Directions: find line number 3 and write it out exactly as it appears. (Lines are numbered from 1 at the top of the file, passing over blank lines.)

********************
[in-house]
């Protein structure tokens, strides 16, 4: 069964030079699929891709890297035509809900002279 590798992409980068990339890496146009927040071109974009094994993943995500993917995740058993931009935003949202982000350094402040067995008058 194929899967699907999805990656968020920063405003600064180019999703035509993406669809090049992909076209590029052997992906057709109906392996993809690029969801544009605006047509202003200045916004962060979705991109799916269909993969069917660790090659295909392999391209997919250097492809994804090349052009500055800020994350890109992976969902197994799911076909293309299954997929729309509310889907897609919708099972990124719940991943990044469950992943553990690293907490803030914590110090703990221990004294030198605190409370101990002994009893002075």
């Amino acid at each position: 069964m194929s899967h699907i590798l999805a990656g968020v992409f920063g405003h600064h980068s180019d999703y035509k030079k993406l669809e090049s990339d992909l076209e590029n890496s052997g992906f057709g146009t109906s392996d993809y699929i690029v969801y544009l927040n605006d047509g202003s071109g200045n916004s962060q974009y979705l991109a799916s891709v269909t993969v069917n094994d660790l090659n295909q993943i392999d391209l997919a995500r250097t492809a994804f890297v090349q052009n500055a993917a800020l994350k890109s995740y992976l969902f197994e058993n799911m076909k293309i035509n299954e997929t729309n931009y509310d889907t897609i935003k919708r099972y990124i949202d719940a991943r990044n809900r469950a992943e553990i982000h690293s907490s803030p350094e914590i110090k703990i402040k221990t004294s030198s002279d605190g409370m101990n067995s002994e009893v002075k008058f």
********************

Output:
């Amino acid at each position: 069964m194929s899967h699907i590798l999805a990656g968020v992409f920063g405003h600064h980068s180019d999703y035509k030079k993406l669809e090049s990339d992909l076209e590029n890496s052997g992906f057709g146009t109906s392996d993809y699929i690029v969801y544009l927040n605006d047509g202003s071109g200045n916004s962060q974009y979705l991109a799916s891709v269909t993969v069917n094994d660790l090659n295909q993943i392999d391209l997919a995500r250097t492809a994804f890297v090349q052009n500055a993917a800020l994350k890109s995740y992976l969902f197994e058993n799911m076909k293309i035509n299954e997929t729309n931009y509310d889907t897609i935003k919708r099972y990124i949202d719940a991943r990044n809900r469950a992943e553990i982000h690293s907490s803030p350094e914590i110090k703990i402040k221990t004294s030198s002279d605190g409370m101990n067995s002994e009893v002075k008058f």